Lucas Leiva is not a footballer. Well he is, of course he is, but in the context of his career at Liverpool the 26-year old is more than that; he is a walking, talking metaphor for how dedication, belief, patience and talent can overcome a sense of perpetual doom. Watching Lucas now, it is hard to believe the boy from Dourados was once ridiculed and loathed in L4.
But he was, with the bulk of Liverpool supporters deeming the player Rafael Benitez had signed from Gremio for £5m in May 2007 not only unworthy of the red shirt but also a charlatan for daring to put it on in the first place. There was genuine scorn in the barracking, with a nadir reached on a brisk evening at Goodison Park in February 2009 when Lucas was sent off for two bookable offences in an FA Cup fourth-round replay against a team that took almost crazed satisfaction from their eventual 1-0 victory. The tie was goalless when Lucas was dismissed and the sense from the away end was that this hopeless prat had cost the side. Boos rang out, foul-language spilled into the winter air and continued some time after the player had departed down the tunnel. It seemed then that he had no way back.
But fast forward a little over four years and Lucas is now a mainstay of the first-team, a potential captain in the making and a player all fans are hoping has recovered sufficiently from injuries to play a large number of fixtures this coming season. Some of those fans will claim they never booed Lucas, insist they always had faith in him. Most of them are liars.
The fundamental problems for Lucas upon his arrival at Anfield were of perception and perspective. He was Brazilian yet looked nothing of the sort – there was no golden tan or obvious tricks. Instead we had in front of us a pale, goofy-looking defensive midfielder (a Brazilian defensive midfielder?!) with a girl’s hair cut and about as much flair as Marmite on toast. Then there the competition – at that time Liverpool had the “best midfield in the world” and it seemed close to ludicrous that this guy nobody had heard of would compete for a starting place with Steven Gerrard, Xabi Alonso, Javier Mascherano and Momo Sissoko. Whenever he did get in front of them, or merely replaced any of the four as a substitute, there was a collective drooping of shoulders in the Kop. A Ferrari had been parked and here came the Vauxhall Corsa.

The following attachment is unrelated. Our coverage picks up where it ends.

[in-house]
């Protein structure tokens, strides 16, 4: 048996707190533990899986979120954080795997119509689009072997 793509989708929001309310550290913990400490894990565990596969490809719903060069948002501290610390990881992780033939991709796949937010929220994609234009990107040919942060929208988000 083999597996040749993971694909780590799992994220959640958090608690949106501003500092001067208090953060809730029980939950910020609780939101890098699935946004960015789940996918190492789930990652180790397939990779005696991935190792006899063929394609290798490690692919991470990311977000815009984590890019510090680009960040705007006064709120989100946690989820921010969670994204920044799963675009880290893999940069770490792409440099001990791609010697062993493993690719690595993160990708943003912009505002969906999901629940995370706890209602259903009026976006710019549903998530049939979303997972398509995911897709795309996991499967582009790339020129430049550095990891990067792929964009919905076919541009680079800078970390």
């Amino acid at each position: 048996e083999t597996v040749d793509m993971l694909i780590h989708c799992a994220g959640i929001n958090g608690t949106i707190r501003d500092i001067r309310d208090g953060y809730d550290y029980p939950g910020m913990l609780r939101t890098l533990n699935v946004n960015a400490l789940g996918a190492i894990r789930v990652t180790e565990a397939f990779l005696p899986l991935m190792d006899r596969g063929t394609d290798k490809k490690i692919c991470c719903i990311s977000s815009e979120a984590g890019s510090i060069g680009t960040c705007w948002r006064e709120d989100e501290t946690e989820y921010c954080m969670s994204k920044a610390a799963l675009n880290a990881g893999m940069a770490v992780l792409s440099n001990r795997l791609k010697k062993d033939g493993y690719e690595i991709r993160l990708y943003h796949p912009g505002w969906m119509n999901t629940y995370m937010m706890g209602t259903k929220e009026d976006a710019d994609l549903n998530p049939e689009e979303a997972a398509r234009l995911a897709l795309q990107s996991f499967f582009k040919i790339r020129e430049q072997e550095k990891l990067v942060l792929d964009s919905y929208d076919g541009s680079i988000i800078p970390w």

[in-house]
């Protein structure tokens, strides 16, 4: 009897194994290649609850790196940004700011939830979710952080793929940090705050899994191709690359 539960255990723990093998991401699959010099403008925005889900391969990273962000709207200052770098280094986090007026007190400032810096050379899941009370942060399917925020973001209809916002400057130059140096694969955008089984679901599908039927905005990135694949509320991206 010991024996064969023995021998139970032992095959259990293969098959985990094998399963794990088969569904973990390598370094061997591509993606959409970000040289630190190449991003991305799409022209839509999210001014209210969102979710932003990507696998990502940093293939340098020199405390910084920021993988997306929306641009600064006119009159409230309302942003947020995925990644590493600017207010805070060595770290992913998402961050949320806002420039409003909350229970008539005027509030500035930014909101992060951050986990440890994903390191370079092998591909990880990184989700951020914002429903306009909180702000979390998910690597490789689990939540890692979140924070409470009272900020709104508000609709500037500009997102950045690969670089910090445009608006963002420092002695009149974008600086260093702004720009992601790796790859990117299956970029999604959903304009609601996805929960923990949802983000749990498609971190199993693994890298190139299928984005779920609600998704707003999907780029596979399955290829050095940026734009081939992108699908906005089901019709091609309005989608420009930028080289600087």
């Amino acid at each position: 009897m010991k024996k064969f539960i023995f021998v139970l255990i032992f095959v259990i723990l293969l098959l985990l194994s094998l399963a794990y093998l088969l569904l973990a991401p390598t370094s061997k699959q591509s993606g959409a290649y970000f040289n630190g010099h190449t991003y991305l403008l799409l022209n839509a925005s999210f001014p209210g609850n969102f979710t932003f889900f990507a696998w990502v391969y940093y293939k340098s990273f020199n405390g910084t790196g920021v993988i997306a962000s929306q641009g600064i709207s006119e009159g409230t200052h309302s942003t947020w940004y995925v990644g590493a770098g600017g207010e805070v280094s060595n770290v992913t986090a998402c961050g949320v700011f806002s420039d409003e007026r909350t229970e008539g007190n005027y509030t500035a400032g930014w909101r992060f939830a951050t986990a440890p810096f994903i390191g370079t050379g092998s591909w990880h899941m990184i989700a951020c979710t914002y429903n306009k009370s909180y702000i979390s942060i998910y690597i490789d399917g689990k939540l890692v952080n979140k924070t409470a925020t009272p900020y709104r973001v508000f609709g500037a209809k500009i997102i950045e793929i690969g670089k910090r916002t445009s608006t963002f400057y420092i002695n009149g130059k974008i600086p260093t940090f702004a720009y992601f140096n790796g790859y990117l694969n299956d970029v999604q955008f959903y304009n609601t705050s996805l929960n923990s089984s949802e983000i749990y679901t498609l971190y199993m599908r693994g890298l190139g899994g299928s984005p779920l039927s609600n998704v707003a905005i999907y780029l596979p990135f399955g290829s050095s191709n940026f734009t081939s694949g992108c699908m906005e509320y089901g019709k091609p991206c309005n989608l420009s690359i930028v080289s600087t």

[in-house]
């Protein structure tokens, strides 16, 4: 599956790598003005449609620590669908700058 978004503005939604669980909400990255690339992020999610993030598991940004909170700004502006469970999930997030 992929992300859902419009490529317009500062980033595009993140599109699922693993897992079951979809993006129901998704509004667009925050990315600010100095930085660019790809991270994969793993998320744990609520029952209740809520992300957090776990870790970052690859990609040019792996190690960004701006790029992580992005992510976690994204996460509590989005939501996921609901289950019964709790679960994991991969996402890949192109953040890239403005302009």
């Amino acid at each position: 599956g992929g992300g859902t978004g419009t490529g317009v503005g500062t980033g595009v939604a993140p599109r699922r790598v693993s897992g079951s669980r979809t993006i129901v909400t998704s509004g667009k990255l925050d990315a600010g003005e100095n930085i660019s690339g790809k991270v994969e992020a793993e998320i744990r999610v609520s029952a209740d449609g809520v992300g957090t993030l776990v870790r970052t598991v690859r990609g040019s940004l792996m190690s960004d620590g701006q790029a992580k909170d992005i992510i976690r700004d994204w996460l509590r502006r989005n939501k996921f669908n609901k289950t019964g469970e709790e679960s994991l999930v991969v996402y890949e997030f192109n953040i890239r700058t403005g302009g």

What was forgotten among those early doubters (of whom I admit to belonging) was that here was not only a new signing but also a 20-year-old man who had just left his homeland for good. As Lucas himself said:
“The move to Liverpool represented a change of country and language, and there was also the not so small detail that I was only 20 and arriving at a traditional club in one of the most demanding leagues in the world. Also, few people seemed to remember Liverpool had a group of players that had made two of the last three Champions League finals. Maybe the supporters thought a Brazilian midfielder would do magic.”